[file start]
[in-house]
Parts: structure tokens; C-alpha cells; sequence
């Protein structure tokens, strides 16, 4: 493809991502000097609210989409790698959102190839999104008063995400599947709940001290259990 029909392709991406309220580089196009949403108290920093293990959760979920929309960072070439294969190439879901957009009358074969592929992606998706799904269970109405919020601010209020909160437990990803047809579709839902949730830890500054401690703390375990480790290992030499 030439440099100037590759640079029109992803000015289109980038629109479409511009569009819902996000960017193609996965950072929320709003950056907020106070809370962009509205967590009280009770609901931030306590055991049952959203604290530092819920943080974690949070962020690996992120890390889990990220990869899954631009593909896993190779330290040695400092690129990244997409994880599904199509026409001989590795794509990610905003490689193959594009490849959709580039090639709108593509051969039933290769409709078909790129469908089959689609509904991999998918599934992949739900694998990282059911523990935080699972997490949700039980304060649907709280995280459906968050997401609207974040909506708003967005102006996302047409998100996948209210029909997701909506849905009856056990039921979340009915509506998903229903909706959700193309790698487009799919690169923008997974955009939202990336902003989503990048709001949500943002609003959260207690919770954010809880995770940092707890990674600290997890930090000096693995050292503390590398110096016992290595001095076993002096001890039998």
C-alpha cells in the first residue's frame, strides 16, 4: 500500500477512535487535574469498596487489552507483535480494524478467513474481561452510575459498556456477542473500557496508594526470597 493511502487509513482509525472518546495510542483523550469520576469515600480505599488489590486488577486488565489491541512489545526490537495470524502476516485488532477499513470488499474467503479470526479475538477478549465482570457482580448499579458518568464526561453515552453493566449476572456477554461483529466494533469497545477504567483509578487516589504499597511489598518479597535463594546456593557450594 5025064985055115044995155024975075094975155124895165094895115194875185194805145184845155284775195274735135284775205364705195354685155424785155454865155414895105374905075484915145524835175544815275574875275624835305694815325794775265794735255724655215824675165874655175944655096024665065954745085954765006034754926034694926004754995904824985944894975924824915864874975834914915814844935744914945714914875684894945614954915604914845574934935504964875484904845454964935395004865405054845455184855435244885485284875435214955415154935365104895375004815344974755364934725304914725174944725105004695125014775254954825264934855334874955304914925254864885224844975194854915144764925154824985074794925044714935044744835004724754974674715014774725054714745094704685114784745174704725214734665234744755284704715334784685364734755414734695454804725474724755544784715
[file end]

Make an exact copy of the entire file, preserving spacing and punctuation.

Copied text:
[in-house]
Parts: structure tokens; C-alpha cells; sequence
């Protein structure tokens, strides 16, 4: 493809991502000097609210989409790698959102190839999104008063995400599947709940001290259990 029909392709991406309220580089196009949403108290920093293990959760979920929309960072070439294969190439879901957009009358074969592929992606998706799904269970109405919020601010209020909160437990990803047809579709839902949730830890500054401690703390375990480790290992030499 030439440099100037590759640079029109992803000015289109980038629109479409511009569009819902996000960017193609996965950072929320709003950056907020106070809370962009509205967590009280009770609901931030306590055991049952959203604290530092819920943080974690949070962020690996992120890390889990990220990869899954631009593909896993190779330290040695400092690129990244997409994880599904199509026409001989590795794509990610905003490689193959594009490849959709580039090639709108593509051969039933290769409709078909790129469908089959689609509904991999998918599934992949739900694998990282059911523990935080699972997490949700039980304060649907709280995280459906968050997401609207974040909506708003967005102006996302047409998100996948209210029909997701909506849905009856056990039921979340009915509506998903229903909706959700193309790698487009799919690169923008997974955009939202990336902003989503990048709001949500943002609003959260207690919770954010809880995770940092707890990674600290997890930090000096693995050292503390590398110096016992290595001095076993002096001890039998």
C-alpha cells in the first residue's frame, strides 16, 4: 500500500477512535487535574469498596487489552507483535480494524478467513474481561452510575459498556456477542473500557496508594526470597 493511502487509513482509525472518546495510542483523550469520576469515600480505599488489590486488577486488565489491541512489545526490537495470524502476516485488532477499513470488499474467503479470526479475538477478549465482570457482580448499579458518568464526561453515552453493566449476572456477554461483529466494533469497545477504567483509578487516589504499597511489598518479597535463594546456593557450594 5025064985055115044995155024975075094975155124895165094895115194875185194805145184845155284775195274735135284775205364705195354685155424785155454865155414895105374905075484915145524835175544815275574875275624835305694815325794775265794735255724655215824675165874655175944655096024665065954745085954765006034754926034694926004754995904824985944894975924824915864874975834914915814844935744914945714914875684894945614954915604914845574934935504964875484904845454964935395004865405054845455184855435244885485284875435214955415154935365104895375004815344974755364934725304914725174944725105004695125014775254954825264934855334874955304914925254864885224844975194854915144764925154824985074794925044714935044744835004724754974674715014774725054714745094704685114784745174704725214734665234744755284704715334784685364734755414734695454804725474724755544784715